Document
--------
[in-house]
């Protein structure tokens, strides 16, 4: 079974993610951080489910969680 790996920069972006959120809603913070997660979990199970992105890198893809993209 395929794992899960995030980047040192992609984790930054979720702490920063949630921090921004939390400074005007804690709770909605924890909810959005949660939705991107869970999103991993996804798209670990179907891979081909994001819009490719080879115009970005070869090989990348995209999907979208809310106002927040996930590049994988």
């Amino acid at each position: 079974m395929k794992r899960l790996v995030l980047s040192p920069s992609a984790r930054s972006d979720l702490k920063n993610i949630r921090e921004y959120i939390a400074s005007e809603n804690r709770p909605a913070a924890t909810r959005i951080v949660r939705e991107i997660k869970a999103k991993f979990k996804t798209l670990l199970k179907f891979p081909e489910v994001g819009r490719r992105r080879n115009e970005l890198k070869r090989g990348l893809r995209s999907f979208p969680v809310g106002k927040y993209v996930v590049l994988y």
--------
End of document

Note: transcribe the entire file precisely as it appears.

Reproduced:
[in-house]
């Protein structure tokens, strides 16, 4: 079974993610951080489910969680 790996920069972006959120809603913070997660979990199970992105890198893809993209 395929794992899960995030980047040192992609984790930054979720702490920063949630921090921004939390400074005007804690709770909605924890909810959005949660939705991107869970999103991993996804798209670990179907891979081909994001819009490719080879115009970005070869090989990348995209999907979208809310106002927040996930590049994988």
């Amino acid at each position: 079974m395929k794992r899960l790996v995030l980047s040192p920069s992609a984790r930054s972006d979720l702490k920063n993610i949630r921090e921004y959120i939390a400074s005007e809603n804690r709770p909605a913070a924890t909810r959005i951080v949660r939705e991107i997660k869970a999103k991993f979990k996804t798209l670990l199970k179907f891979p081909e489910v994001g819009r490719r992105r080879n115009e970005l890198k070869r090989g990348l893809r995209s999907f979208p969680v809310g106002k927040y993209v996930v590049l994988y």